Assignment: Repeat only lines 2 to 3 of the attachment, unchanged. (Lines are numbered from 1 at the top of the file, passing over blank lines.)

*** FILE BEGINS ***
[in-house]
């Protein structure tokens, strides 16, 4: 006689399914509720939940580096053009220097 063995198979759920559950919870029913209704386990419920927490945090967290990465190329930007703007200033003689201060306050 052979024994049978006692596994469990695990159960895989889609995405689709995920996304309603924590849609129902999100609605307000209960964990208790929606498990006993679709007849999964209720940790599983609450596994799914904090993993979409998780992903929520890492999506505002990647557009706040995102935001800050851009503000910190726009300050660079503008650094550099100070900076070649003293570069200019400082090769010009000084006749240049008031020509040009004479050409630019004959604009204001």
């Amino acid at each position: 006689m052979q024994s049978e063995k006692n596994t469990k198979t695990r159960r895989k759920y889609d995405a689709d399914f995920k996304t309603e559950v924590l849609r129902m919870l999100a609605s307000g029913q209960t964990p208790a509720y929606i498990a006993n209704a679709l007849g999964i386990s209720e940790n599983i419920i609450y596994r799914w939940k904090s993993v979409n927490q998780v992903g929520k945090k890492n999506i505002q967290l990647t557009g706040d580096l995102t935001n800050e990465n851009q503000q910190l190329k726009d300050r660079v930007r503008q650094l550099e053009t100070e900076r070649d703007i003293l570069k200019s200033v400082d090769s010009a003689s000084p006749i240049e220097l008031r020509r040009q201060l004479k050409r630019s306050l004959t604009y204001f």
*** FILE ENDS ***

């Protein structure tokens, strides 16, 4: 006689399914509720939940580096053009220097 063995198979759920559950919870029913209704386990419920927490945090967290990465190329930007703007200033003689201060306050 052979024994049978006692596994469990695990159960895989889609995405689709995920996304309603924590849609129902999100609605307000209960964990208790929606498990006993679709007849999964209720940790599983609450596994799914904090993993979409998780992903929520890492999506505002990647557009706040995102935001800050851009503000910190726009300050660079503008650094550099100070900076070649003293570069200019400082090769010009000084006749240049008031020509040009004479050409630019004959604009204001």
């Amino acid at each position: 006689m052979q024994s049978e063995k006692n596994t469990k198979t695990r159960r895989k759920y889609d995405a689709d399914f995920k996304t309603e559950v924590l849609r129902m919870l999100a609605s307000g029913q209960t964990p208790a509720y929606i498990a006993n209704a679709l007849g999964i386990s209720e940790n599983i419920i609450y596994r799914w939940k904090s993993v979409n927490q998780v992903g929520k945090k890492n999506i505002q967290l990647t557009g706040d580096l995102t935001n800050e990465n851009q503000q910190l190329k726009d300050r660079v930007r503008q650094l550099e053009t100070e900076r070649d703007i003293l570069k200019s200033v400082d090769s010009a003689s000084p006749i240049e220097l008031r020509r040009q201060l004479k050409r630019s306050l004959t604009y204001f």